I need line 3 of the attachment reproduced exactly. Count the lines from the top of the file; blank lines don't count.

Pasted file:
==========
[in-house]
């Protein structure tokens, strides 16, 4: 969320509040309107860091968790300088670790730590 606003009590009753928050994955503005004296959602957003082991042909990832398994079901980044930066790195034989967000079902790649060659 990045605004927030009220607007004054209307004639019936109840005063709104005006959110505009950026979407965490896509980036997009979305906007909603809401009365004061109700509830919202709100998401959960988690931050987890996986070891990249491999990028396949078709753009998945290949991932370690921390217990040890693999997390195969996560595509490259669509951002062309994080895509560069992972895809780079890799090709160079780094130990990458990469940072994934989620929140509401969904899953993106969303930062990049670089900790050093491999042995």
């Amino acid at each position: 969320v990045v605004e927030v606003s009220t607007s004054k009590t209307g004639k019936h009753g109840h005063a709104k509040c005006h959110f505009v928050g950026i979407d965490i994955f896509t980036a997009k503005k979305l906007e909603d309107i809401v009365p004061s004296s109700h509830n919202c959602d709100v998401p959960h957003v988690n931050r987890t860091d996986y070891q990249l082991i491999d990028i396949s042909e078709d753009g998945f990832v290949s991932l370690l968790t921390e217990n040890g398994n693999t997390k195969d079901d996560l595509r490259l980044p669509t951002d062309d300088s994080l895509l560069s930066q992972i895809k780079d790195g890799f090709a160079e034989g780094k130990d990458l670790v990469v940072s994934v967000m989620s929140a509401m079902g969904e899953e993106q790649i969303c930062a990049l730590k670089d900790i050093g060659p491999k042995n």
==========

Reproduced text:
């Amino acid at each position: 969320v990045v605004e927030v606003s009220t607007s004054k009590t209307g004639k019936h009753g109840h005063a709104k509040c005006h959110f505009v928050g950026i979407d965490i994955f896509t980036a997009k503005k979305l906007e909603d309107i809401v009365p004061s004296s109700h509830n919202c959602d709100v998401p959960h957003v988690n931050r987890t860091d996986y070891q990249l082991i491999d990028i396949s042909e078709d753009g998945f990832v290949s991932l370690l968790t921390e217990n040890g398994n693999t997390k195969d079901d996560l595509r490259l980044p669509t951002d062309d300088s994080l895509l560069s930066q992972i895809k780079d790195g890799f090709a160079e034989g780094k130990d990458l670790v990469v940072s994934v967000m989620s929140a509401m079902g969904e899953e993106q790649i969303c930062a990049l730590k670089d900790i050093g060659p491999k042995n």